Where the New Economy is Growing Fastest, An Update

(28/02/2013) free RSS news feed from Solar News Portal

In Hughesville, MD, the Southern Maryland Electric Cooperative recently completed a new 5.5MW solar farm. The $20 million project is composed of 23,176 American-made panels, and has the capacity to generate enough electricity to power 600 homes. The company plans to use 10% of the energy produced to power two of its centers. At peak construction, the solar array employed 55 construction workers.

1366 Technologies, a producer of silicon wafers for the solar energy industry, recently inaugurated a new facility in Bedford, MA. Over the next 12 to 18 months, the 42,000 sq. ft. factory is expected to hire approximately 100 new full-time employees. Besides the $4 million grant the company received a few years ago from the Advanced Research Projects Agency, it also raised $47 million in equity financing through venture capital firms.

In California, the City of Sacramento and the Ygrene Energy Fund announced the launch of Clean Energy Sacramento, a new public-private partnership focused on providing funds for energy efficiency, renewable energy and water conservation retrofits in both residential and commercial properties. According to an independent research conducted by ECONorthwest, every $100 million invested in the program is expected to generate 1,500 jobs, $250M in economic activity and $25M in tax revenue. Currently, there are $22M of prequalified projects and more 150 trained local contractors ready to work.

NextEra Energy only just announced the completion of its 120MW Tuscola – Bay Wind Farm. Located in Gilford, MI and Blumfield, MI, the 75 turbine project came online ahead of schedule and is set to produce enough electricity to power 50,000 homes. With a total cost of $250 million, the new wind farm created 250 construction jobs as well as 12-15 full-time positions.

Company Spotlight: Whirlpool Corporation

Whirlpool Corporation, headquartered in Benton Harbor, Michigan, prioritizes the development and production of energy-efficient appliances that save consumers energy and money, while minimizing waste and pollution. Maintaining much of its manufacturing capacity in the U.S., Whirlpool, which boasts a 68,000 person workforce globally, employs 3,100 at its Clyde, Ohio facility, the largest washing machine factory in the world. Operated by Whirlpool since 1952, the 2.4 million square foot factory has turned out 155 million washers in 60 years of operation. And most have been energy efficient: appliance efficiency has been core to Whirlpool’s products since the 1970s, when the company began emphasizing technological improvement to achieve greater resource productivities in the face of heightened energy and water constraints. Thanks to the company’s ingenuity and federal and state appliance standards, today’s clothes washers, dishwashers, and refrigerators use more than 75% less energy than the machines did in 1972. Their appliances save water too: their clothes washers use 73% less, and their dishwashers 64% less, on a gallons per cycle basis.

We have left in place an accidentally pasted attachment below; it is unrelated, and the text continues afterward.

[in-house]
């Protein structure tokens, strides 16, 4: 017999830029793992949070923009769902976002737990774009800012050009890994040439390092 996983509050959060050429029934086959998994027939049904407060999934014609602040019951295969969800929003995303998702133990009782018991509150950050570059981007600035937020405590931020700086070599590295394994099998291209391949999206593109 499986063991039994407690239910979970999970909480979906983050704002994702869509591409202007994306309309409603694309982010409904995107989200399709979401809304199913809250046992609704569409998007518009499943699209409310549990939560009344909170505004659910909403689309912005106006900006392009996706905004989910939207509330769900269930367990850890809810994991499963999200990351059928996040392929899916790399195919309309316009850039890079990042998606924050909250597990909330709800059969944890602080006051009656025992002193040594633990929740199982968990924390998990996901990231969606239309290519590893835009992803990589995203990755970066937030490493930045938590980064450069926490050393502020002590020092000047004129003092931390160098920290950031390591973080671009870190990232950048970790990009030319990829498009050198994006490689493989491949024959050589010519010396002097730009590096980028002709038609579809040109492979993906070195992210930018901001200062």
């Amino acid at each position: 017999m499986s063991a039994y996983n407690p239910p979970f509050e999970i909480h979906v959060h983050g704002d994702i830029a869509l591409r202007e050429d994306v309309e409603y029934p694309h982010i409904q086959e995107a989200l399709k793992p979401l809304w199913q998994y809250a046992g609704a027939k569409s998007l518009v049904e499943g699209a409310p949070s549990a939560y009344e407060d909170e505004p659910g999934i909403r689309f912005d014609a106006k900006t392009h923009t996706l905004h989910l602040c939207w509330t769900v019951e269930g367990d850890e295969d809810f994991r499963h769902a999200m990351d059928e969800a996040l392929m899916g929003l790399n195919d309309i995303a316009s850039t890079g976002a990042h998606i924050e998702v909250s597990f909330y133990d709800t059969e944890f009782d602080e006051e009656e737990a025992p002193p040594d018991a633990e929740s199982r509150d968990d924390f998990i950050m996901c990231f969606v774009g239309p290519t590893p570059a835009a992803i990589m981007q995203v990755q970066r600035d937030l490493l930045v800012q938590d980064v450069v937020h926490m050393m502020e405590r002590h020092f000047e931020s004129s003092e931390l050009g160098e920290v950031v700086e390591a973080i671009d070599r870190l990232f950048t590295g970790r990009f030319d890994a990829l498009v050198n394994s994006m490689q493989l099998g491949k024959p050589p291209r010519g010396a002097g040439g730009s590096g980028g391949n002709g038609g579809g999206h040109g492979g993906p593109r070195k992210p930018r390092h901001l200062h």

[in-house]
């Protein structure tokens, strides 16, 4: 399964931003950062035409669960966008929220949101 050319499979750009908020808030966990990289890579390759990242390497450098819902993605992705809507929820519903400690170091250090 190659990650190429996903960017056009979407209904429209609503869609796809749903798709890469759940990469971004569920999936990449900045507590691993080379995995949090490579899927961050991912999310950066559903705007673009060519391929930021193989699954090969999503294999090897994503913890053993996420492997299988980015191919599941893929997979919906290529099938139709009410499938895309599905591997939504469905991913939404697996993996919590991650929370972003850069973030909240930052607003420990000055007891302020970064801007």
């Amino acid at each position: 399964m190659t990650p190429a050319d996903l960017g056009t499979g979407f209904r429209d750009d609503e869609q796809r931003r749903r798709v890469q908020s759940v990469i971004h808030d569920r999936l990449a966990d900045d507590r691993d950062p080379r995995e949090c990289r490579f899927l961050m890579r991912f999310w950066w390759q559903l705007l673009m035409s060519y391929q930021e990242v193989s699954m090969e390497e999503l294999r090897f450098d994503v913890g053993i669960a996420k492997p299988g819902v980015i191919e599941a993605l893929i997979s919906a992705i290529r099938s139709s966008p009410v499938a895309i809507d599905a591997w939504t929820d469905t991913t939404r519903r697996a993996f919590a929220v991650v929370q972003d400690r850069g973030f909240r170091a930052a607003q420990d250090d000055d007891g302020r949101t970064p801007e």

Clean Energy News

Siemens Energy Wind Turbine Plant Recalls Workers via Cedar Rapids Television Company, February 2, 2013 A Siemens Energy factory in southeast Iowa has rehired 13 workers, and is looking for 73 more, in response to renewed demand for wind turbine blades. In the face of the expiring federal Production Tax Credit, and the resulting market uncertainty, the factory was forced to lay off 400 workers in September. But the tax credit, extended in January, combined with demand from new projects in Brazil and Chile, has helped to strengthen the wind energy market, and workers are needed to fill the new orders. The factory expects to continue its hiring in response to market conditions.